Does anyone here have sewing skills? “I do,” Louise Fester replied upon the conclusion of her widow support group. As Louise was working to discover new paths in life as a single person, she was turned in the direction of what has become the Memorial Bear Program at Our Lady of Peace. She dusted off her 50-year-old Singer sewing machine and got to work as a volunteer, sewing bears for families with only straight stitch and zig-zag capabilities. As one of its founders, Louise has helped grow the program to what it is today.
Louise says the idea came from Mattson Funeral Home in Forest Lake. “They generously shared their pattern, expertise, and volunteers to help us with the first few workshops. We met three times a year and made bears for 8-10 clients, with each one assigned to a sewer.”
When Covid hit and in-person workshops were no longer possible, Louise began constructing bears at home for grieving individuals and families in need of comfort. At the last count, she was at 60 bears, lovingly made from the fabrics worn by loved ones. From paint-stained t-shirts to bike shirts and a cable-knit sweater with a Kleenex tucked into the sleeve, Louise carefully cuts and sews the treasured clothing worn by the person she is honoring. “We must honor and respect the person’s memory in this process,” she says.
Louise asks clients to email her a description of their loved ones, and why they’ve chosen the clothing they did. By doing so, she uncovers the information she needs to write a sentimental message that she prints onto a piece of cloth. She then places it in the custom-designed heart-shaped pocket over the teddy bear’s heart.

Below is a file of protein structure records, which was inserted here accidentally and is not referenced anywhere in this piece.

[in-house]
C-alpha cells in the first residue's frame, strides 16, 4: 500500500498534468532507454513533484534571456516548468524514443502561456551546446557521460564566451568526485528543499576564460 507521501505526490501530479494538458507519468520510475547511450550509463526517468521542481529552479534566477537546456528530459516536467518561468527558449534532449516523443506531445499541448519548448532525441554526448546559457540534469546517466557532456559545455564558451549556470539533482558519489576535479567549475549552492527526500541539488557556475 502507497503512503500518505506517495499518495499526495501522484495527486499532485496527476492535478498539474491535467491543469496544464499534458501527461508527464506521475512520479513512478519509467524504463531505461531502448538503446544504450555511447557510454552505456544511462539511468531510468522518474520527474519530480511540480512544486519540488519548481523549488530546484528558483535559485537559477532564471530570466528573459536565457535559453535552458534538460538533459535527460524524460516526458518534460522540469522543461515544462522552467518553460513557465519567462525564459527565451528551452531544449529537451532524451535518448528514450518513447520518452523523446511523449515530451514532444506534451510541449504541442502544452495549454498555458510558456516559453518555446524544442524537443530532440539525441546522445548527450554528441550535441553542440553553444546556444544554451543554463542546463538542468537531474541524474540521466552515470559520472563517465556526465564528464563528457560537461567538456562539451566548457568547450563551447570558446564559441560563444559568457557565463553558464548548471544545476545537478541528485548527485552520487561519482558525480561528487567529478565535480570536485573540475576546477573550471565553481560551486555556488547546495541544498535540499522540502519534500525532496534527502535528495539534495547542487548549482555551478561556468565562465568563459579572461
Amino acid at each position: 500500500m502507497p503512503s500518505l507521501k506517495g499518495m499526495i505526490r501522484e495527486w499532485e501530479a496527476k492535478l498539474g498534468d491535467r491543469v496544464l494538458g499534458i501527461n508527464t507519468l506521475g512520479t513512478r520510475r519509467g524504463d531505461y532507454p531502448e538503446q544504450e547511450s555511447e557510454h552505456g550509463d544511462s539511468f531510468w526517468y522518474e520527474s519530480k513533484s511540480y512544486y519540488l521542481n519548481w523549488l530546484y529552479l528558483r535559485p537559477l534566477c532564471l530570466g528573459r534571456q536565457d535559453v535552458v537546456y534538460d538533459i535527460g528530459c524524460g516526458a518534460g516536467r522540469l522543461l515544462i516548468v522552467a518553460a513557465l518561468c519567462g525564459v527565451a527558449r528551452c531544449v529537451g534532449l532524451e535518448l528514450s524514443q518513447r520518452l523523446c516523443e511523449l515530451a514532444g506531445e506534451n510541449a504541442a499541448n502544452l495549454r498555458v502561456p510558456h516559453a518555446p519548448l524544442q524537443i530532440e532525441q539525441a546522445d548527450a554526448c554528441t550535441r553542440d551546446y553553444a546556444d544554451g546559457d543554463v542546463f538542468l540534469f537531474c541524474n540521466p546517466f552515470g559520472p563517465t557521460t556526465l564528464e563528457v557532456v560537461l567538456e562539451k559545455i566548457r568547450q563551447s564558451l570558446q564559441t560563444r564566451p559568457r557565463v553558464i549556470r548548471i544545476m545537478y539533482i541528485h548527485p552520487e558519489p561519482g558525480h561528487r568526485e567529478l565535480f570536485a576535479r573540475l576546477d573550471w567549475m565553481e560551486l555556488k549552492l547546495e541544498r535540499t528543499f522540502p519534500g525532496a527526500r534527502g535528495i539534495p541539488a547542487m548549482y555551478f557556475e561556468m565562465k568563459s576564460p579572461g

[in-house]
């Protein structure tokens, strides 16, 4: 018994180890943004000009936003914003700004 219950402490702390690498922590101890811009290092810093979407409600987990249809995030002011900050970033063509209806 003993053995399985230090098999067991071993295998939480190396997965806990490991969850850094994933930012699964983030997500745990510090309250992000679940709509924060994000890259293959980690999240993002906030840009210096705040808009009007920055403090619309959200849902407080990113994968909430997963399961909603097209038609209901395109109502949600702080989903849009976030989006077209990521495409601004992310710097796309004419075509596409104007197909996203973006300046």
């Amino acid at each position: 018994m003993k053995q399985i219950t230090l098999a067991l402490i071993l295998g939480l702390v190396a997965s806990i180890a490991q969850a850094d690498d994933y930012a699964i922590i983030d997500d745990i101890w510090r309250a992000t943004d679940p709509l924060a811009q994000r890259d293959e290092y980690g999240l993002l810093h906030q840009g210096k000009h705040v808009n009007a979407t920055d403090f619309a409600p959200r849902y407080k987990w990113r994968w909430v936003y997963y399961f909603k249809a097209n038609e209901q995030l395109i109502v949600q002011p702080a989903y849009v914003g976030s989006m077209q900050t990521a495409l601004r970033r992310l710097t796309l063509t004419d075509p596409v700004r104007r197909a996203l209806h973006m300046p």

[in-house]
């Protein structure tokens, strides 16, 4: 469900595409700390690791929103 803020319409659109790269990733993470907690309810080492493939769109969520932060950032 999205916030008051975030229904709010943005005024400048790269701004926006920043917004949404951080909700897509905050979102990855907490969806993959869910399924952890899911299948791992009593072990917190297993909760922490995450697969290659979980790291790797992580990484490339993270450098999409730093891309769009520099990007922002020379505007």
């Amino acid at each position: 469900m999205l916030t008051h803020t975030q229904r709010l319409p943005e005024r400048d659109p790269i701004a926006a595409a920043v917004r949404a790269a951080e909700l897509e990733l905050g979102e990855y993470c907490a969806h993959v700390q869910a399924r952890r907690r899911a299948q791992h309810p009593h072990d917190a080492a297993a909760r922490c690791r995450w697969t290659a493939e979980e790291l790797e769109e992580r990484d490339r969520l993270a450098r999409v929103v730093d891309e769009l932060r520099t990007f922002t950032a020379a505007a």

Thinking back on her most memorable bears, Louise remembers one she made for a wife and daughter whose husband and father rode Harleys. “The daughter had written so lovingly about her father that I could feel the joy in the bike shirts worn on trips to Sturgis.” The other bear she recalled was made from a dress worn by a mother-of-the-bride at her daughter’s wedding. As she spoke of her mother passing shortly after the wedding, the daughter said, “My mom had the bluest eyes.” From that story, Louise found sparkly blue eyes to sew onto the bear and presented them by saying, “Your mom’s eyes had to be sparkling on your wedding day.”
After several years of making bears, Louise finally made a bear of her own, from the clothing her husband wore on long-distance bike rides they took together. “The bears are the trigger for keeping the happy memories,” she says. Pieces of clothing represent memories, and if you put it on the bear, the happy memories are always in front of you.”
Louise’s old Singer sewing machine is still working and Louise is still volunteering. “Our Lady of Peace took care of my husband for five weeks before he died. The people there treated us with the utmost love, care, and respect for our whole family, and they met all our needs. I can never repay them, but I can pass that love and care onto others.”
Stay tuned to the blog this month for one more Memorial Bear volunteer story!